Ayana Hampton

Ayana Hampton

On the Eve of The Morning After Show

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Ayana Hampton in "The Morning After Show." Photo by James Daniel.

I am kind of terrified by the telephone.  And terror is dramatic. Don’t get me started on the thrill and risk of listening to episodes of Kimora: Life in the Fab Lane while shuffling on the freeway. Beyond the endless distraction, my iPhone is the gateway for drama and the link to my destiny. When that phone rings, everything changes. Could it be a reminder of colossal debt? A casting director hungry to schedule a network test? The answer is always a variation of yes and”¦ And that’s what keeps me in this industry.

By the time I was five years old, Bette Midler, Eddie Murphy, and Whoopi Goldberg taught me that trouble was hilarious, personal, and to be sought out and paraded in public. Those legends inspire my original cabaret, The Morning After Show. They dare me not to overlook struggle but to use it to reach for the brass ring. The brass ring is really well lit in Hollywood.

I’m learning that while I yearn to book commercials and roles on TV and film, the more I serve the story I write, the story I live, the story that has me in a neck brace and couture in the same week, the more effortlessly genuine joy pours out of my aging anxious heart.

Ayana Hampton

Sunshine is the best medicine for a cynic. Thank you L.A. I love a healthy dose of sunshine, optimism, and guts. So I’ve made a habit of producing The Morning After Show. It began in my journal as a light-hearted way to recover from tawdry escapades I was too looped to remember. The first song was an epic disco ballad titled “Legend of the High-Fiver,” and the latest addition to the show is a political ragtime ditty called “The Swelling’s Gone Down.” The former highlights a most unpleasant afterglow; the latter celebrates the realization that troubles aren’t fabulous. But of course troubles are fabulous, they make great theater, friendships, passion, and eventual triumphs.,

In 2010 my phone rang and Martha Wilson, head of Franklin Furnace, called to tell me to relax, because I was obligated to produce The Morning After Show in NY.  In 2011, I rang a bunch of phones to encourage folks to donate to my campaign through United States Artists. The plan was to raise a cool 5K and top off the wonderful grant I won from Franklin Furnace. Well, we did it, and in the face of Hurricane Irene, the 10th anniversary of 9/11, fashion week, black mold, and every technical difficulty imaginable, I headlined a six-night engagement at Nuyorican Poets Cafe. Trust me, you haven’t lived til you’ve sung sans amplification over a four-piece band and two Black-up Singers (on mics) for a mighty audience of one.

Last winter, the brilliant Marcus Kuiland-Nazario says to me you should pitch your show to Bootleg. He called. He never calls. Then his dear friend, the ineffable lighting designer Kirk Wilson, rings my line. Fear and hesitation gripped me, but I pitched it anyway, and long story over, The Morning After Show opens Thursday.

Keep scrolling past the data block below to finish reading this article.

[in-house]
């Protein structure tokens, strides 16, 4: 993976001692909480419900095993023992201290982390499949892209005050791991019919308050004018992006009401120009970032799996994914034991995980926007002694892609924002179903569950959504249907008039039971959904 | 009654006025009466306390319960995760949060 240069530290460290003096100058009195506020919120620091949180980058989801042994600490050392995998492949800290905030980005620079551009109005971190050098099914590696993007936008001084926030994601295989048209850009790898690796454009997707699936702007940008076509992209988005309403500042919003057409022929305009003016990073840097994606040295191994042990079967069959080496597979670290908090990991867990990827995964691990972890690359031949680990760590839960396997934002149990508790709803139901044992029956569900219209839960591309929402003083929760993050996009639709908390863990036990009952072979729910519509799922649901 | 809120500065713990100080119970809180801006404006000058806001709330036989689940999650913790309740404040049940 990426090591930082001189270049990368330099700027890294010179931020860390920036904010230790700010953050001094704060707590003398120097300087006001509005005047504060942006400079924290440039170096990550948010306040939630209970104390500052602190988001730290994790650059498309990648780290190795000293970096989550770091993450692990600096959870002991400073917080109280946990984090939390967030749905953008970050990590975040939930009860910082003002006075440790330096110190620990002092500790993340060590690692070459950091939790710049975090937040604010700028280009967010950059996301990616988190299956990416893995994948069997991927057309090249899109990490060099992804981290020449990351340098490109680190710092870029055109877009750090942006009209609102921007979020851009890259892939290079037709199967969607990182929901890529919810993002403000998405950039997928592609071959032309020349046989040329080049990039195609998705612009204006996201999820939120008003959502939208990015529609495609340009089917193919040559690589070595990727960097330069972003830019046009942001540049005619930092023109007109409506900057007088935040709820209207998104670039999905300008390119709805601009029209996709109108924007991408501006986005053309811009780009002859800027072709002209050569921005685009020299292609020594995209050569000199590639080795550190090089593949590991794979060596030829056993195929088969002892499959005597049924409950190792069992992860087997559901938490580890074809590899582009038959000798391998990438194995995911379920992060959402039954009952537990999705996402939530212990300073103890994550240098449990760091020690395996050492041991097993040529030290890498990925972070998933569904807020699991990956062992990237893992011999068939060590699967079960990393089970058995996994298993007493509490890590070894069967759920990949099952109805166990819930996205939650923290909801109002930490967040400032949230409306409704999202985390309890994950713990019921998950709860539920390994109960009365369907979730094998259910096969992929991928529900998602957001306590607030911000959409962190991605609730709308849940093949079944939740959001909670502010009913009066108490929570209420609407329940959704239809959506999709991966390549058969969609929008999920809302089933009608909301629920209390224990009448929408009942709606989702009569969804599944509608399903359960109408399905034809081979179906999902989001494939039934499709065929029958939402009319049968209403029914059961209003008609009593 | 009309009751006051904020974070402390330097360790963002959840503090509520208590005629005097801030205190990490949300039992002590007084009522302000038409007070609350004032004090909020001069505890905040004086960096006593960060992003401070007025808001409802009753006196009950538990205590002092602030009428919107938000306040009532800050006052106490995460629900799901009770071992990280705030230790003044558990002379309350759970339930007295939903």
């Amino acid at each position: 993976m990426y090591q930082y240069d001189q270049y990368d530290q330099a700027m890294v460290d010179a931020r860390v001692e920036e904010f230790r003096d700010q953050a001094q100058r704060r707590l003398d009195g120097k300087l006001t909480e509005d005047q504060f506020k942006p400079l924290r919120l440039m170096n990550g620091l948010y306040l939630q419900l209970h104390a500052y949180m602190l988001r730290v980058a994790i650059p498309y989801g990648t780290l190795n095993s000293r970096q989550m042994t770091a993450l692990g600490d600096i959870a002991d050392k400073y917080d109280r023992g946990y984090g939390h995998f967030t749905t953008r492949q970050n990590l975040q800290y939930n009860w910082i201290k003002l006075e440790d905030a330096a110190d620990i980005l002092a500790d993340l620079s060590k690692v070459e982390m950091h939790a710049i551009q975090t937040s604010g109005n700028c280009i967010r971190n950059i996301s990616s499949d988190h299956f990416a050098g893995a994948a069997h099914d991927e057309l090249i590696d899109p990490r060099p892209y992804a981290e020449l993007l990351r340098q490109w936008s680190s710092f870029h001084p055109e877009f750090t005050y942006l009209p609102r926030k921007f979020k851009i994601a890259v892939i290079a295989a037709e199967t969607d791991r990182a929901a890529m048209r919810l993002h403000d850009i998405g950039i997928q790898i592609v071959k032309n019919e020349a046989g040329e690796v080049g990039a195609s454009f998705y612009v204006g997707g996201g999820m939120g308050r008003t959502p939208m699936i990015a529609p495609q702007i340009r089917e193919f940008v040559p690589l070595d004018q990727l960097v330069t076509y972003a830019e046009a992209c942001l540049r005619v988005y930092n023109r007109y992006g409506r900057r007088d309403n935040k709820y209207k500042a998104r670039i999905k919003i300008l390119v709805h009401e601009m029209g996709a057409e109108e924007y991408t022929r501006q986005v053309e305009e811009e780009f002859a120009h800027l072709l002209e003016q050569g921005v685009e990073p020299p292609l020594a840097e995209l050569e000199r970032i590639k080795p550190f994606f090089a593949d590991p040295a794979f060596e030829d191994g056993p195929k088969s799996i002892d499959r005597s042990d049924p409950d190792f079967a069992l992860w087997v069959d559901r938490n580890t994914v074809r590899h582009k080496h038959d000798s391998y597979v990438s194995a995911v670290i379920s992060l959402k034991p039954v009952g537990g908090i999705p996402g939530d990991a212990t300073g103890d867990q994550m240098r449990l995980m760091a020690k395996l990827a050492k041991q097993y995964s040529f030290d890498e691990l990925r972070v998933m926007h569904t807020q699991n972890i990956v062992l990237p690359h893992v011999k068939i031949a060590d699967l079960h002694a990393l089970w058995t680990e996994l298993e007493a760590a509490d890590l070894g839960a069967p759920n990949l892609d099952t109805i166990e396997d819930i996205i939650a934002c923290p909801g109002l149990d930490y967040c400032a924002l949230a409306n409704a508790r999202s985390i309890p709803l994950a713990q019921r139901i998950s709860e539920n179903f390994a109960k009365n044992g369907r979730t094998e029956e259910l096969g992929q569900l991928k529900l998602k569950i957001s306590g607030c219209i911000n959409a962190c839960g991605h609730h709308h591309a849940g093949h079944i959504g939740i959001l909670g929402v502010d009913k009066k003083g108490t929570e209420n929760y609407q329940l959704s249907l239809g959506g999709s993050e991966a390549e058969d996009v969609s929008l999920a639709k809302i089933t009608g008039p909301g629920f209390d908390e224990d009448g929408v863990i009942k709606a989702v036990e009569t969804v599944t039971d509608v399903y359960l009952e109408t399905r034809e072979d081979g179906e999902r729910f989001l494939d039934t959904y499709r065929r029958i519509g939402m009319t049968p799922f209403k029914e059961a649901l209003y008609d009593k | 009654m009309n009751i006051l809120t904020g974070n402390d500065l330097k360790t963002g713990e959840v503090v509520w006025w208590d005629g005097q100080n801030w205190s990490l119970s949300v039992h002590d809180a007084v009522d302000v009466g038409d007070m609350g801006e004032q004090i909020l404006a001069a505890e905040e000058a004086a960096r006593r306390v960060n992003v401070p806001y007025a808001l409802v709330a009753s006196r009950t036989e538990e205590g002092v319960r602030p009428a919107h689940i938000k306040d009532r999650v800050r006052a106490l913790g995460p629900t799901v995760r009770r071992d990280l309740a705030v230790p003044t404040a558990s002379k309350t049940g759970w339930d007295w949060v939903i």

Ayana Hampton. Photo by James Daniel

My phone has replaced meals, workouts, and rest. Director Clayton Farris, musical director Sam Lustig, and I are telling a story of shaking off the ghosts of tradition and taking personal demons for a night on the town before kissing them goodbye forever. I hope the audience leaves exhilarated and enchanted by my point of view. If nothing else, I hope the show looks so uncomplicated that a guy or gal can mount a cabaret of his or her own. I am compelled by the simplicity of this art form. Just add a stage to a story and a spectator to the mix.

Before this year started, I watched a few hours of Oprah’s Lifeclass. Oprah taught me quite a few absurdly reasonable things. The most remarkable of them all, she borrowed from Facebook’s COO Sheryl Sandberg — “What would you do if you were not afraid?” And that was it. I put on my invincible panties and set out to make The Morning After Show my job.

Maybe, in the past, I was in my own way.  Whatever was the hold-up? I had plenty of exposure to greatness. Bartending in the Lounge at REDCAT is a fabulous way to build a career, witness incredible feats of artistry and make friends. Enjoy a simple visceral exchange, no phones. These friends are pushy and demanding. These friends ask me how my art is. “How is your show?”Â  Typically I deflect, “How is your show” with “Oh, it is”¦coming up.”

This time it really is, friends.

The Morning After Show, a co-production of Circa83 Productions and the Bootleg Theater. Opens March 22. Plays Thurs.-Sat. 8 pm. Through March 24. Tickets: $15 online, $20 at the door. Bootleg Theater, 2220 Beverly Blvd, LA. www.bootlegtheater.org.

***All The Morning After Show production photos by James Daniel

Ayana Hampton: Smith College/ CalArts Alumnae is an artist who serenades a gynecologist about the habit of date-raping oneself and the accountability of American Apparel and Xanax. Ms. Hampton performs at The Echoplex, The Comedy Store, Comedy Union and more. “The Morning After Show” was developed at REDCAT, is supported by Franklin Furnace Fund and United States Artists, and delivered a NY Premiere at Nuyorican Poets Cafe. www.missayanahampton.com

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